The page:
Finally, liniment offers enhanced circulation through counter irritation. As much of us know, when applied, products like Absorbine & Vetroline liniment have a cooling, almost stinging effect to the skin. While we like to think the horses don’t feel the same thing, they probably do. The benefit of this though, is a stimulation for blood flow to the area.

One of my go to applications for laminitic flare ups is the ‘cold sweat wrap’.

  1. Apply some fairly sharp liniment to the lower legs and feet. I prefer Absorbine Veterinary Liniment due to its heavy cooling effect.
  2. Wrap each leg loosely with cling wrap and mold it down with your hands. This keeps the liniment from soaking into the standing bandage.
  3. Wrap each leg with a standing bandage over the cling wrap.
  4. Rinse and reset legs every 6-12 hours.

 

About Madison Maavere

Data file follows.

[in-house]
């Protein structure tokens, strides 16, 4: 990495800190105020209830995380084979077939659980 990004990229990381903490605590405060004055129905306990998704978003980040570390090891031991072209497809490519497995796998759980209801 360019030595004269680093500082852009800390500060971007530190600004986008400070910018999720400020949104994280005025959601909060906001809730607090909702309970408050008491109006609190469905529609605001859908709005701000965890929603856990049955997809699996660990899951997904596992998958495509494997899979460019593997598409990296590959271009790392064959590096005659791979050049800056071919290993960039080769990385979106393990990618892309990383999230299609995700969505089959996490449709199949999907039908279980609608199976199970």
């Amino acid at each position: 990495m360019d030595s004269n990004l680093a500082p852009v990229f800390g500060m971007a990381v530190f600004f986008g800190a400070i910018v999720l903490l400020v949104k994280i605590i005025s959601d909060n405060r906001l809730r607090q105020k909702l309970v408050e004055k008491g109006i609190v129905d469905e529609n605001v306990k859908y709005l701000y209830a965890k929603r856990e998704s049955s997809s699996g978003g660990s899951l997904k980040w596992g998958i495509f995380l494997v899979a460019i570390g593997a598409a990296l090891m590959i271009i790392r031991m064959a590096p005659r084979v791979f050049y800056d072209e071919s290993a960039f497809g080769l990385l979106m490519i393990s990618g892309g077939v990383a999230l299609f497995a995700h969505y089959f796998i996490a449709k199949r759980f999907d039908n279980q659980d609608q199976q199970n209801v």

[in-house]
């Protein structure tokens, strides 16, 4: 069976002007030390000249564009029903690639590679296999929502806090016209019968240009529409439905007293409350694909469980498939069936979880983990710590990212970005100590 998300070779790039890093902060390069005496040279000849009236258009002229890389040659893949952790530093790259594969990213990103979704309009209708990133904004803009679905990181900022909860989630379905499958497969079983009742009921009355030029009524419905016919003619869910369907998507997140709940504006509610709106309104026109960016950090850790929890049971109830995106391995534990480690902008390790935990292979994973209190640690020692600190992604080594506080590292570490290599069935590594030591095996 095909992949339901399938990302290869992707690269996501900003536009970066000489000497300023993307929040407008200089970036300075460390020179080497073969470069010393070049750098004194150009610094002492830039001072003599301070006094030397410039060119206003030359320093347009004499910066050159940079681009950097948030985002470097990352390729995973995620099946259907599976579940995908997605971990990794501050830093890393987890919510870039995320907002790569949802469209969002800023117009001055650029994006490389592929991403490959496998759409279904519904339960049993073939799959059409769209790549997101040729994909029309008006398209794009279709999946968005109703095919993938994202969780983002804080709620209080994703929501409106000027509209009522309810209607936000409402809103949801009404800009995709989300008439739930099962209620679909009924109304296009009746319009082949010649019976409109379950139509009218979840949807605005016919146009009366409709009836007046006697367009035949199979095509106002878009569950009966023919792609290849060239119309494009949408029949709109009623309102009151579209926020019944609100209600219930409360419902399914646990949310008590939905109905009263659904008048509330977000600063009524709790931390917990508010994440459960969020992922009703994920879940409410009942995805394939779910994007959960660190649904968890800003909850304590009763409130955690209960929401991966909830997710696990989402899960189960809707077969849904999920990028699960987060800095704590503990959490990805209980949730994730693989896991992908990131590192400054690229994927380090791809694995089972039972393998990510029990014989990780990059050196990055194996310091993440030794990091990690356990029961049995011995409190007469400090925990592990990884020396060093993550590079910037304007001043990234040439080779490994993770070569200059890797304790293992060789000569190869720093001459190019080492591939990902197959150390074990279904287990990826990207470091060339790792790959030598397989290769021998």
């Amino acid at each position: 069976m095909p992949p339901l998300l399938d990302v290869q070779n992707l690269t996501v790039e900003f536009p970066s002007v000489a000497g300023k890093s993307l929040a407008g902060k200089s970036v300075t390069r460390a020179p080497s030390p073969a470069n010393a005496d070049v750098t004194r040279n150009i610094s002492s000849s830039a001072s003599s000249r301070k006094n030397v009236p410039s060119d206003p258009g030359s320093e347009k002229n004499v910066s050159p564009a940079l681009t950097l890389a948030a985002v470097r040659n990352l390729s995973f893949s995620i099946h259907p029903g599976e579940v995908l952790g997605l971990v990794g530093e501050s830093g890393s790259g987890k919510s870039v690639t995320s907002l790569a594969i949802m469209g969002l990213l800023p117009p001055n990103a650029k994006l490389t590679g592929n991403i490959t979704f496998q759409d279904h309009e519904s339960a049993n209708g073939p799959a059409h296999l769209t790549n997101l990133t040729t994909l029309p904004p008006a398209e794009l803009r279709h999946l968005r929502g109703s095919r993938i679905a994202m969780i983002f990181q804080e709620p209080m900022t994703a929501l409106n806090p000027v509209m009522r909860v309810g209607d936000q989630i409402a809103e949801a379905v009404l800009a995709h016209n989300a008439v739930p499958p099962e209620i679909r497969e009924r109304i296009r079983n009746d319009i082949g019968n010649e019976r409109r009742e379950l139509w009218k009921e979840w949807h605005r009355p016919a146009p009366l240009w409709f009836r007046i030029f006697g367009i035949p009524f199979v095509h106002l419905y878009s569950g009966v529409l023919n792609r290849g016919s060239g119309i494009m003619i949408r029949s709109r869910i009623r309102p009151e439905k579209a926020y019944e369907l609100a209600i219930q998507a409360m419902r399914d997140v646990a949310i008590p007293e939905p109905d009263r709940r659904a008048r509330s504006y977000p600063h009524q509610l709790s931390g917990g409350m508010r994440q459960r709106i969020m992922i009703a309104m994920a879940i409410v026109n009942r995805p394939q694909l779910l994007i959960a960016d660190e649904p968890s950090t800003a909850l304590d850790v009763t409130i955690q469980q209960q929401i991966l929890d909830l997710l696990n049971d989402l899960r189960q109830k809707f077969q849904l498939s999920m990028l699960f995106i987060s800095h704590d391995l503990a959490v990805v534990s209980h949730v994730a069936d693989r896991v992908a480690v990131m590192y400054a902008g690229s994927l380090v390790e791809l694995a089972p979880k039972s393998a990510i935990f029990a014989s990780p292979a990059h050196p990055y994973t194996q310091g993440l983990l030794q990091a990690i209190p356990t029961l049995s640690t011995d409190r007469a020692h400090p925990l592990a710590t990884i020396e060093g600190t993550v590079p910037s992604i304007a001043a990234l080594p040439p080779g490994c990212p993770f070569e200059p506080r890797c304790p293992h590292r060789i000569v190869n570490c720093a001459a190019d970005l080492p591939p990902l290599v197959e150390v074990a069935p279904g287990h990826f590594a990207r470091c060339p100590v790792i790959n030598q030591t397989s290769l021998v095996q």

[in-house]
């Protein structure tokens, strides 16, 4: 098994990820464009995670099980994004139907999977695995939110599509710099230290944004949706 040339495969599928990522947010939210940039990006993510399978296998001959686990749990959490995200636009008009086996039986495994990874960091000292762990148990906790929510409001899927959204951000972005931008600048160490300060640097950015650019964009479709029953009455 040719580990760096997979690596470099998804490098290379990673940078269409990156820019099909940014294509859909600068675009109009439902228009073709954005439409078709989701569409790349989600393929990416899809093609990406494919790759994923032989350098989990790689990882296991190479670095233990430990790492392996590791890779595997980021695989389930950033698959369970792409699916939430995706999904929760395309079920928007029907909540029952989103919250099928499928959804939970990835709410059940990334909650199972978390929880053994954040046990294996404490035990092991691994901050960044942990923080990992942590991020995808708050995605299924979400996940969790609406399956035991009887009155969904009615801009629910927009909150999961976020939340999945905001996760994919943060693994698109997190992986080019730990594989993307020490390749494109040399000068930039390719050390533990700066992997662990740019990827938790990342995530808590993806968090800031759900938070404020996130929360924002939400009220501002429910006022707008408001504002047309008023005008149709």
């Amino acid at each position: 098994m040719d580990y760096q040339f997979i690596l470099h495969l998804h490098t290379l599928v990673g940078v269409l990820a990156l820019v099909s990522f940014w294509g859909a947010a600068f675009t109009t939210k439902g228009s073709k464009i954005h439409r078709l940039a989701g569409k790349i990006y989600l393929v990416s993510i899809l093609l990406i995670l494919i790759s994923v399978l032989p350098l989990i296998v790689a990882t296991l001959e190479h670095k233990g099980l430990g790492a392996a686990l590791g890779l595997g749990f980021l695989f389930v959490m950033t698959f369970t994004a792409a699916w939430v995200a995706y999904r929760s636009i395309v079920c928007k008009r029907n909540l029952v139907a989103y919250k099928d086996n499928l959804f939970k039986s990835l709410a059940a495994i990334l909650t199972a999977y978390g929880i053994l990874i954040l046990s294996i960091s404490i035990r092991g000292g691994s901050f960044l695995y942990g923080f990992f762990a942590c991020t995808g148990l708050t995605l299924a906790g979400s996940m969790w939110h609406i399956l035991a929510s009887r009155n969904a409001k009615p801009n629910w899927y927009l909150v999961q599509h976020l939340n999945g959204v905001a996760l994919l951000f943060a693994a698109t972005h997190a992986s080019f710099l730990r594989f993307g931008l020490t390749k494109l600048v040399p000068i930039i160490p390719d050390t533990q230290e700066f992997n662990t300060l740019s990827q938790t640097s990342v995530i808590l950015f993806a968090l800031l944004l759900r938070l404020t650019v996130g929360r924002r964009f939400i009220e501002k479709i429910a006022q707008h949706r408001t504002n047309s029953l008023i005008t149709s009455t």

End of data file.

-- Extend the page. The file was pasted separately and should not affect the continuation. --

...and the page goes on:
Hello, I am a young professional in the equine industry with a passion for improving horses' physical health and emotional wellness. I grew up riding horses in north Georgia and by the time I was 10, I decided I wanted to ride professionally. This dream grew into the mountain that I climbed every day, striving to reach the top. Until I was 16, I did not have my own horses, so I began diving whole-heartedly into any barn that would allow me to work off rides, training, and showing. While this path may not have gotten me the most blues in the show ring, it opened my eyes and my heart to the vastness of the horse world and how perception based it can be. When I was 16, my family moved out on 6 acres so I could have my horses at home (IE, so my family could see me on a daily basis), and for this, I am truly grateful. Running my own farm, albeit small, was liberating and humbling, and it revealed to me that my passion was not so much for riding sport, but for the love of the horse. Fast forward 6 years, and I am well into my final year as an undergraduate Equine Science/Management major at the University of Kentucky. I have been so fortunate in the opportunities I've received here and the relationships I've been able to build. The cutting edge research, quality horsemanship, and innovative businesses located around Lexington, KY have given me a strong sense of reality, and inspired me to really look at where I can make an impact in today's horse world. What I've realized is that while I like equestrian sports, I love the horse. Moreover, I love to help the horse. I want it to be happy and relaxed, to be sound and comfortable, to eat well and be healthy. I want the horse to have every defense against pathalogical disease, and I want it to have skill sets that people value so it can live a long, loved life. In this love, I feel called to advocate for the horse. I want to learn everything I can about how to improve horses' sustainable wellness, and I want to share what I learn so that horsemen of all experience, backgrounds, and goals can feel inspired and enabled to improve their horses' lives. It is my true desire to initiate and spread a dynamic in which horses are not for the industry, but the industry is for the horses.